Jack Goldsmith

David Sanger and Thom Shanker have a lengthy story in the New York Times about various National Security Agency techniques for penetrating foreign computers and networks, including a strategy for accessing seemingly air-gapped computers. Two thoughts:

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The U.S. government has never prosecuted a newspaper or journalist for publishing classified information, and in recent years even the theoretical legal possibility of doing so has evaporated. 

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Count me as very skeptical about the suggestions in recent days that neither the White House nor the congressional intelligence committees knew about NSA collections against leaders in allied countries.

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The Obama administration is engaged in an unprecedented campaign to control the flow of information to the press, characterized by “legal policies . . .

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It’s the best way to stave off the oncoming onslaught of cyber-attacks.

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Politico reports that a revised Syria AUMF is being drafted in the Senate:Some of the options being considered for the revised Authorization for the Use of Military Force include a 60-day period for Obama to launch “narrow, limited” strikes against Assad’s regime with the potential for a 30-day extension of that deadline.

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I have a pretty broad view of presidential power to use military force abroad without congressional authorization. On that view, which is close to the past views of the Office of Legal Counsel, the planned use of military force in Syria is a constitutional stretch that will push presidential war unilateralism beyond where it has gone before. There are many reasons why it is a stretch even under OLC precedents.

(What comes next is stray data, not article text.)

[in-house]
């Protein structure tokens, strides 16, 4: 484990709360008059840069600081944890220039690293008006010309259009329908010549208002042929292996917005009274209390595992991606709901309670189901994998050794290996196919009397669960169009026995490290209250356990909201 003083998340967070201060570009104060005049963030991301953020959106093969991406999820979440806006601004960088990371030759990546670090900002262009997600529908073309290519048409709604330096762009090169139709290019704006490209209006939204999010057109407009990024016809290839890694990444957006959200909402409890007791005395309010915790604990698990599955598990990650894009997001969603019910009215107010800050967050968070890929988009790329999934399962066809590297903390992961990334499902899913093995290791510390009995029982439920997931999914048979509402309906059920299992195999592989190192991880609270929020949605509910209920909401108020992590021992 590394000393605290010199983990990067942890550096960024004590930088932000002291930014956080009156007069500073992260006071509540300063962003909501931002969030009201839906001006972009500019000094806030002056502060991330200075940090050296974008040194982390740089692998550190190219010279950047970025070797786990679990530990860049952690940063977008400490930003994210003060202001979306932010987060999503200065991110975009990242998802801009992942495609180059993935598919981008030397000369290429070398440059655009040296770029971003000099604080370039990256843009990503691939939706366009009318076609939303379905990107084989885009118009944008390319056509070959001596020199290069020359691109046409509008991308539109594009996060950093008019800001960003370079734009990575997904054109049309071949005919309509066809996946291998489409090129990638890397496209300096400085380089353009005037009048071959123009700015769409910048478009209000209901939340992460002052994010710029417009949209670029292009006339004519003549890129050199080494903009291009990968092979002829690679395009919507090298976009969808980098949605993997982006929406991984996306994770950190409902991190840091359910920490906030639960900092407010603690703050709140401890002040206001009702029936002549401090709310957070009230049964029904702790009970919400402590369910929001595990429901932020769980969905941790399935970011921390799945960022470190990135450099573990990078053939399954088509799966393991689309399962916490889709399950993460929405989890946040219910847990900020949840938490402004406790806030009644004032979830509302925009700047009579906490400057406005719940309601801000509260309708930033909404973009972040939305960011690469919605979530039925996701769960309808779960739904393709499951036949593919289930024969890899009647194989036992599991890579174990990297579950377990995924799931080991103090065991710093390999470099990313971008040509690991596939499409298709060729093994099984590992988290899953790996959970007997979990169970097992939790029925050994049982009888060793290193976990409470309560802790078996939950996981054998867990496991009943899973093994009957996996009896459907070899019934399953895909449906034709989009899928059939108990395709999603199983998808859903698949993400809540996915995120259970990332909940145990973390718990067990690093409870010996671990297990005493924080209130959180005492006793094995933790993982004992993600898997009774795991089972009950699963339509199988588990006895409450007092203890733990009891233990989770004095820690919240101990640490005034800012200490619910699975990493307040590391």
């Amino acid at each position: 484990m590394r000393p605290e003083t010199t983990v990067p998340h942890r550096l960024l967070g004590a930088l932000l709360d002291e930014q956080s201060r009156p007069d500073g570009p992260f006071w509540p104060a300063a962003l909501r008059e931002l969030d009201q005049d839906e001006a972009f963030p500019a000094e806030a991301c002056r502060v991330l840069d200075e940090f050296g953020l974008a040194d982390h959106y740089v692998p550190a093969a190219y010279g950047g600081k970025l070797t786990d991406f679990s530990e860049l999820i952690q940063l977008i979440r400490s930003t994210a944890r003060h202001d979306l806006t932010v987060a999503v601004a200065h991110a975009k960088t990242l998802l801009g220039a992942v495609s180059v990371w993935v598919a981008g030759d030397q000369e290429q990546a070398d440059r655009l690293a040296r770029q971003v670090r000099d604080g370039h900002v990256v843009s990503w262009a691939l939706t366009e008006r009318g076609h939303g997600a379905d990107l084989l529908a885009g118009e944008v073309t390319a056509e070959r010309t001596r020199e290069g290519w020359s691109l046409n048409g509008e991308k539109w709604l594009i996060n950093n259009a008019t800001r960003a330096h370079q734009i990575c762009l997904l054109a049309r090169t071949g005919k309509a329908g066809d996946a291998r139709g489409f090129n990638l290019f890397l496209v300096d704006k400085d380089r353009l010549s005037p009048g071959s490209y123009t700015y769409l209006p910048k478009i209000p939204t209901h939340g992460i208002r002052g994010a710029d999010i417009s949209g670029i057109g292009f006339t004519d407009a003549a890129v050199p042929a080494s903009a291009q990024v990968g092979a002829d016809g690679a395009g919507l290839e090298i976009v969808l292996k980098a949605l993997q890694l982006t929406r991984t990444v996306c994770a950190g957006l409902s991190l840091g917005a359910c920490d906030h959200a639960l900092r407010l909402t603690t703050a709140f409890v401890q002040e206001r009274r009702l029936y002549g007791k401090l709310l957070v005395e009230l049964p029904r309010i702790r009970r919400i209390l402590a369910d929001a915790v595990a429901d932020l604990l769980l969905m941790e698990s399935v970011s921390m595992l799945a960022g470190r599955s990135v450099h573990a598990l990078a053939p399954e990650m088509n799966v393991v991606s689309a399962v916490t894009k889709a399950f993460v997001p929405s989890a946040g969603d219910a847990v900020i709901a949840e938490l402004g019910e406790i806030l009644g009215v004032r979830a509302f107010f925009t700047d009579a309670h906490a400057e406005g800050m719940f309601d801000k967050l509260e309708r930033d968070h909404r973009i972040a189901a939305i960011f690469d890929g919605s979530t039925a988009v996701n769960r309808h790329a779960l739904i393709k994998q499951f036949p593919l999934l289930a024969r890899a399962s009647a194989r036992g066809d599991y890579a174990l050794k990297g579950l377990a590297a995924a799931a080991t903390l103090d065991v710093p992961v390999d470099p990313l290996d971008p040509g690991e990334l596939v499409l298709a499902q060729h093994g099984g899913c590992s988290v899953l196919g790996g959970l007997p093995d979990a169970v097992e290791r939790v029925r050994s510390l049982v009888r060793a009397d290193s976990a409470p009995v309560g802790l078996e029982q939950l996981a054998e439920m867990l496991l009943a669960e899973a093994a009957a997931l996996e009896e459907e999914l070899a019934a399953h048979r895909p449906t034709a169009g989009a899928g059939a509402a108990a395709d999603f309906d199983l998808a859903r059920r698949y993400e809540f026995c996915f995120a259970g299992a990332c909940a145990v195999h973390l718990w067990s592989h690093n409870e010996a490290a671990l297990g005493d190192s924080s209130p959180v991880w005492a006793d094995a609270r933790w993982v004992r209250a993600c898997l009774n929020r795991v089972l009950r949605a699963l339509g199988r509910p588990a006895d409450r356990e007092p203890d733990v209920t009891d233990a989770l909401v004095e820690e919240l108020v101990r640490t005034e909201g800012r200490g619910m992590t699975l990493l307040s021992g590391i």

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How Obama Undermined the War on Terror

The President promised not to undercut the rule of law for expedience's sake. He did. Now we face the consequences.

When Obama took office, he promised not to expend "the rule of law" for "expedience's sake." He did, and now we all face the consequences.

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On Target

Obama's drone memo is exactly what he said it'd be

Obama's drone memo may seem shocking. But he never promised otherwise.

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“So much for the theory that the Court doesn’t leak,” a friend emailed me, dissing my TNR essay on Supreme Court secrecy in light of Jan Crawford’s blockbuster revelation about the internal deliberations behind the Obamacare decision less than a week after it was announced. “I am told by two sources with specific knowledge of the court’s deliberations that Roberts initially sided with the conservatives in this case and was prepared to strike down…the individual mandate,” Crawford said, on CBS’ Face the Nation.

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